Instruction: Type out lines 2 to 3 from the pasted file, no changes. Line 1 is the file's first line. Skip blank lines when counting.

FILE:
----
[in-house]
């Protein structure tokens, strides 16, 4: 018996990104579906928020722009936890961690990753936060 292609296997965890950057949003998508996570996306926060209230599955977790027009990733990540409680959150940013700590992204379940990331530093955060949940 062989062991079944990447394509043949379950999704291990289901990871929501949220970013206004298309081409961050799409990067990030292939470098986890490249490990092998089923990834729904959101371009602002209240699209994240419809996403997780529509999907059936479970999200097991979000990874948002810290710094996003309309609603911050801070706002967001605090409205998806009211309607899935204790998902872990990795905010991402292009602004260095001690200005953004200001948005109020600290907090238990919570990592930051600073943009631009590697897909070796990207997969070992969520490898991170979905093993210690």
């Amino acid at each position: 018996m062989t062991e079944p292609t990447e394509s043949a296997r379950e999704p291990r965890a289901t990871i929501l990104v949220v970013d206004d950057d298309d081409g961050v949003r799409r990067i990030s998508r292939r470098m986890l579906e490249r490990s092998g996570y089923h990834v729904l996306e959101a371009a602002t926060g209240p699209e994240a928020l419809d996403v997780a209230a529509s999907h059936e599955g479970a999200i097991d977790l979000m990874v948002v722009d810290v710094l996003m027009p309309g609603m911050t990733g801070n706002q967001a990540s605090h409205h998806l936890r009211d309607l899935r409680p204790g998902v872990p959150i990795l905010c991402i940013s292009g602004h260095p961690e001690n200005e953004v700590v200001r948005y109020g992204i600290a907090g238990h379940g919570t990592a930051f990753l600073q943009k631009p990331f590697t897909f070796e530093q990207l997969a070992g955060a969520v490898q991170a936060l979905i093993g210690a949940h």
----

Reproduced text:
């Protein structure tokens, strides 16, 4: 018996990104579906928020722009936890961690990753936060 292609296997965890950057949003998508996570996306926060209230599955977790027009990733990540409680959150940013700590992204379940990331530093955060949940 062989062991079944990447394509043949379950999704291990289901990871929501949220970013206004298309081409961050799409990067990030292939470098986890490249490990092998089923990834729904959101371009602002209240699209994240419809996403997780529509999907059936479970999200097991979000990874948002810290710094996003309309609603911050801070706002967001605090409205998806009211309607899935204790998902872990990795905010991402292009602004260095001690200005953004200001948005109020600290907090238990919570990592930051600073943009631009590697897909070796990207997969070992969520490898991170979905093993210690």
């Amino acid at each position: 018996m062989t062991e079944p292609t990447e394509s043949a296997r379950e999704p291990r965890a289901t990871i929501l990104v949220v970013d206004d950057d298309d081409g961050v949003r799409r990067i990030s998508r292939r470098m986890l579906e490249r490990s092998g996570y089923h990834v729904l996306e959101a371009a602002t926060g209240p699209e994240a928020l419809d996403v997780a209230a529509s999907h059936e599955g479970a999200i097991d977790l979000m990874v948002v722009d810290v710094l996003m027009p309309g609603m911050t990733g801070n706002q967001a990540s605090h409205h998806l936890r009211d309607l899935r409680p204790g998902v872990p959150i990795l905010c991402i940013s292009g602004h260095p961690e001690n200005e953004v700590v200001r948005y109020g992204i600290a907090g238990h379940g919570t990592a930051f990753l600073q943009k631009p990331f590697t897909f070796e530093q990207l997969a070992g955060a969520v490898q991170a936060l979905i093993g210690a949940h």